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Struggling GSK recruits cancer drug guru Hal Barron as its new R&D chief

GlaxoSmithKline has recruited Hal Barron, one of the world’s top cancer drug investigators, to take the helm of its troubled pharma R&D group, offering a fresh sign that the pharma giant is jumping back in a big way into oncology.

Hal Barron

Barron became something of a living legend during his long stint at Genentech during a time the big biotech carved a broad path in the oncology field. After the Roche buyout he become CMO at the pharma giant. More recently, he joined the stealthy Google startup Calico to delve into aging R&D, where he’s been largely mum about his work.

Now, though, he’s GSK CEO Emma Walmsley’s prize catch at a time the company will try to prove that it can produce innovative new drugs — something that has long eluded the company.

Barron is replacing Patrick Vallance, who is headed to a government job as the new CEO shakes up the pipeline and sets new priorities.

Significantly, Barron will remain in San Francisco, where GSK is creating a new office focused on business development for the R&D group. That will leave him far from GSK’s R&D ops, which are based around Philadelphia and Stevenage in the UK.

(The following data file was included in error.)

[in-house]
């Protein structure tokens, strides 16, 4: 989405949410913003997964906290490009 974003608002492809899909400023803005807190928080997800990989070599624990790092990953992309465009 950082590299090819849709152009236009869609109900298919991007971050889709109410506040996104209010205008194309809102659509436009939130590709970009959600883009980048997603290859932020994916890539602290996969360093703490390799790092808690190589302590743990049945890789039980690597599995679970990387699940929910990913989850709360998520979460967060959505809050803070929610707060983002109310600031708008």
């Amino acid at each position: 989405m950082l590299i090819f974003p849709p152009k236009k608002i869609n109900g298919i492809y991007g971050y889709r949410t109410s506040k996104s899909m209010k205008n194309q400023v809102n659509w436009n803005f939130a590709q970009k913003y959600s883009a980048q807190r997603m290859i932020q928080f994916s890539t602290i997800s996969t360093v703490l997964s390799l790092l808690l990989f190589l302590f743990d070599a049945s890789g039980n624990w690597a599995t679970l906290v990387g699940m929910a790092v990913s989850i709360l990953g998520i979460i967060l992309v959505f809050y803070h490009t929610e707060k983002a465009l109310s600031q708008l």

His move to GSK underscores the growing importance of oncology for GSK’s future. Walmsley’s predecessor did a big swap with Novartis, trading its late-stage cancer portfolio in exchange for vaccines. GSK kept its early-stage cancer group, though, which recently took an option on a drug from Adaptimmune $ADAP.

Barron is instantly recognizable in the industry. He started out at Genentech as a clinical scientist, working his way up to CMO and helped change the face of cancer drug development in the process.

“The only way any drugs are successful is when you understand the underlying biology you’re treating. In cancer, the biology has really exploded,” Barron told me back in 2013, with researchers now able to understand what’s happening on the patient level. Understanding “the pathways which are causing the specific cancer in mind [and tailoring] the therapy to a patient’s biology, dramatically enriches the opportunity.”

Noted Walmsley: “Scientific innovation must be at the heart of GSK and with the appointment of Hal, we are bringing one of the world’s foremost R&D leaders to the company.”

She’s paying Barron a salary of $1.7 million, with a bonus of $1.7 million and millions more in stock awards.



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